Google has given its main web product, web search a much needed redesign. And while this is a welcome development since it’s been quite awhile since Google has done this to its major service which happens to be the company’s bread and butter, the new look of the search results pages will kind of remind you of Bing though. It’s actually a simpler kind of Bing’s search results pages.Anyway, putting aside its similarities to Bing’s search results pages, Google’s redesigned search results pages now features a contextually relevant, left-hand navigation which highlights Google’s search verticals including – news, blogs, images, books and more. The new side panel is powered by Google’s search technologies – Universal Search, Search Options Panel and Google Squared.

What’s good about the contents of the left-hand panel is that it is dynamic and changes depending on the type of your search. Through Universal Search technology, the items on the left-hand panel changes and suggests the most relevant genres of results for your query. And you can switch seamlessly to these different types of results. It could also suggest different views on how you want your search results to be displayed or even display the search results together with other related topics.

In addition to the said enhancements to the search results interface, Google has also tweaked the color palette as well as the Google logo – giving the search results pages a modern and still simple look and feel.

The redesigned Google search interface is being rolled out globally today, although I haven’t seen it when I tried visiting Google Search. Have you seen the changes already? How do you like the new design and navigation of the Google Search Results Pages?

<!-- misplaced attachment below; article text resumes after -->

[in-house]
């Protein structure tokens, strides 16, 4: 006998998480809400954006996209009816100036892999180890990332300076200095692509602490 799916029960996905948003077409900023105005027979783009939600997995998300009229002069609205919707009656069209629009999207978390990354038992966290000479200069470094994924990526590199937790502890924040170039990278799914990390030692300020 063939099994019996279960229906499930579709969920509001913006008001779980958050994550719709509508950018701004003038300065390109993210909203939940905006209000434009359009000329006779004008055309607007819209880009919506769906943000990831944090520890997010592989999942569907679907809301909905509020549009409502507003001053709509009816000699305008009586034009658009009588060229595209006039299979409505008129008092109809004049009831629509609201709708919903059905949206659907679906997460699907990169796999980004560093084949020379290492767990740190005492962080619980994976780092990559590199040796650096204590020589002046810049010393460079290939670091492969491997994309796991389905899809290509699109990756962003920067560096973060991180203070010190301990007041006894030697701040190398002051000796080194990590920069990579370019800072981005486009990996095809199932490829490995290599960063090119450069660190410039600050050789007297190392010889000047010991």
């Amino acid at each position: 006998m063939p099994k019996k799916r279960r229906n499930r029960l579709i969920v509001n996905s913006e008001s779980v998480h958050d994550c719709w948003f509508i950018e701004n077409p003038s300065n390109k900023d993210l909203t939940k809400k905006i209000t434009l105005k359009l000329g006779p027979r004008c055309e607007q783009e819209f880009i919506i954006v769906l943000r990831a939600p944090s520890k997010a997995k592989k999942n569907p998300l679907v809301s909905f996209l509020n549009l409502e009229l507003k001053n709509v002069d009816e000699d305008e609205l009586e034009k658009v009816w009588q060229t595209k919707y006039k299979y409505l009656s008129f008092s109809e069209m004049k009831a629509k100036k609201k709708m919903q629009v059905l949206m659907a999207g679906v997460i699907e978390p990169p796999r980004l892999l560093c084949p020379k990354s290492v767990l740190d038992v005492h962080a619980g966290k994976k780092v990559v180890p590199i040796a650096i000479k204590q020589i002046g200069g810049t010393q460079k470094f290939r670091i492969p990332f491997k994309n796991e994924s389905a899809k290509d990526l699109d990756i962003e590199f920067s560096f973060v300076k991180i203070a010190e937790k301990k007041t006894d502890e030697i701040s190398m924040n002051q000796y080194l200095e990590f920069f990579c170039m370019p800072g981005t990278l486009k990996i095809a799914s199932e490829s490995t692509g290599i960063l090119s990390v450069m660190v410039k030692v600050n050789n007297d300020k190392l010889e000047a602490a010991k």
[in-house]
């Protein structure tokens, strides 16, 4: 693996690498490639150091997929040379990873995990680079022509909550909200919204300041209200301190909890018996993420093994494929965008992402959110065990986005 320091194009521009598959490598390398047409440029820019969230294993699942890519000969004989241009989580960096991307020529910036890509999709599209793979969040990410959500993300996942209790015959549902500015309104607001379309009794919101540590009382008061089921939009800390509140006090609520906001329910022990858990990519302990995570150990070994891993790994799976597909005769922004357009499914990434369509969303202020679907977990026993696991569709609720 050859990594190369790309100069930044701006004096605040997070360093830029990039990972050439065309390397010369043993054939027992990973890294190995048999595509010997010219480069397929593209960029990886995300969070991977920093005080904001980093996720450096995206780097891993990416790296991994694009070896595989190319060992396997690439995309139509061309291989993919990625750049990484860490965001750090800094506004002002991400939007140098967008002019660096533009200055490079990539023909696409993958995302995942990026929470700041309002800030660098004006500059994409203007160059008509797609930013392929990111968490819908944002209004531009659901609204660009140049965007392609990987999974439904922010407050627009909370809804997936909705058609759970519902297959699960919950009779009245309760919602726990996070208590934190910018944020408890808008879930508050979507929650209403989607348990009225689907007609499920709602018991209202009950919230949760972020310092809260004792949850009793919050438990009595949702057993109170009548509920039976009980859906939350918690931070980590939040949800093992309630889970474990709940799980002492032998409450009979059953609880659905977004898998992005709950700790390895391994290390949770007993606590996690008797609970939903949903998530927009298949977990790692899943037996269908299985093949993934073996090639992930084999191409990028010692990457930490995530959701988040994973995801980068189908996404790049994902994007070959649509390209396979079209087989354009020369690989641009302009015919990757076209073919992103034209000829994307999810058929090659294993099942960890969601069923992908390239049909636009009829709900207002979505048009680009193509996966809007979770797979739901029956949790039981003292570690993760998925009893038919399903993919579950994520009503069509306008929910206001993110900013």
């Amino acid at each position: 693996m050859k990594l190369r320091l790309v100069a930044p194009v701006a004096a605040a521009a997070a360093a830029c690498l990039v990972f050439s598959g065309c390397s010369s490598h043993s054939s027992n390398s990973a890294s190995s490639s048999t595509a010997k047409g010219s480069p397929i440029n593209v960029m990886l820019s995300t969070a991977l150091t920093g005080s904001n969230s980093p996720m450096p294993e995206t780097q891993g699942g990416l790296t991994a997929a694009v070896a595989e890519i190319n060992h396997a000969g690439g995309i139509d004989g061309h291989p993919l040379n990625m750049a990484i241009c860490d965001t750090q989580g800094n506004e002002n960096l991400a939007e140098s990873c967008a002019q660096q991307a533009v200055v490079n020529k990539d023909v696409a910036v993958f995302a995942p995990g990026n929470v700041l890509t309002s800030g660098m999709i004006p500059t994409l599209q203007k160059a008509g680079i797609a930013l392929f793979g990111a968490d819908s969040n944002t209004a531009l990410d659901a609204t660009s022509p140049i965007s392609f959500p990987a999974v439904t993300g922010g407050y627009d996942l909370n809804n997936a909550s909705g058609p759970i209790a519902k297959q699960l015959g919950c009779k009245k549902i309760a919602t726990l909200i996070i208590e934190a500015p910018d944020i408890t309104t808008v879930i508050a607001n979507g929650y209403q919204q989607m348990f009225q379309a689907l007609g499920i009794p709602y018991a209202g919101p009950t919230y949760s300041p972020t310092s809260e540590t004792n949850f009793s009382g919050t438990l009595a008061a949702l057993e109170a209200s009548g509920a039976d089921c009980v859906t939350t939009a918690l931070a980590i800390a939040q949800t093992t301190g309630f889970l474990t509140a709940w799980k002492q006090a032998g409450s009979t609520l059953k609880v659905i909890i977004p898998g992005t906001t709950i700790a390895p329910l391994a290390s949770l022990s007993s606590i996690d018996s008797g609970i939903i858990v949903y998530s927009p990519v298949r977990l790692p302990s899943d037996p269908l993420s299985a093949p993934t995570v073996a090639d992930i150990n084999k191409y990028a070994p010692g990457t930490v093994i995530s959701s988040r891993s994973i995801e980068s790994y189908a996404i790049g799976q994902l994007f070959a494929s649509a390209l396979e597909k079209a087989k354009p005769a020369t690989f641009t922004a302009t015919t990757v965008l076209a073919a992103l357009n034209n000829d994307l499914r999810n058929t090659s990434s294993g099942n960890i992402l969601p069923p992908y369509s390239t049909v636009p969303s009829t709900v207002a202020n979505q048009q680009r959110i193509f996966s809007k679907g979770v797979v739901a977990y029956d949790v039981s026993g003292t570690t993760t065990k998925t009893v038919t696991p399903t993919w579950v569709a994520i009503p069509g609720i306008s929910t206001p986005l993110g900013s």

Windows 7 SP1 means end of XP downgrade rights

Filed under: Uncategorized — ambikasoftware @ 12:53 pm

Microsoft’s work on SP1 means ‘clock is ticking’ on demise of rights, says analyst
by Gregg Keizer

The clock is ticking on the demise of some downgrade rights for Windows 7, an analyst said Thursday.

Last year, Microsoft said that customers could downgrade new machines purchased with Windows 7 Professional to the older Windows XP Professional for a limited period. The deal ends 18 months after the introduction of Windows 7 — in other words, in late April 2011 — or when Microsoft launches Windows 7 Service Pack 1 (SP1), whichever comes first.

Nearly two months ago, Microsoft acknowledged it’s working on Windows 7 SP1 . It has not yet set a release timetable, however.

“So the clock is ticking down on that offer, after which time the only option for non-Software Assurance customers to deploy Windows XP is to use Windows XP Mode,” said Al Gillen, an analyst with IDC, referring to Windows 7 Professional’s built-in virtualized version of Windows XP.

Corporations that subscribe to Software Assurance (SA) — MIcrosoft’s annuity-like upgrade guarantee program — or purchase Windows through volume licensing plans have downgrade rights from any edition, including Windows 7, to any previous version going as far back as Windows 95.

Calling SP1 an “important milestone for customers” because of the impending end of downgrade-to-XP rights, Gillen noted that the service pack will have relatively little impact on enterprise plans to deploy the new operating system.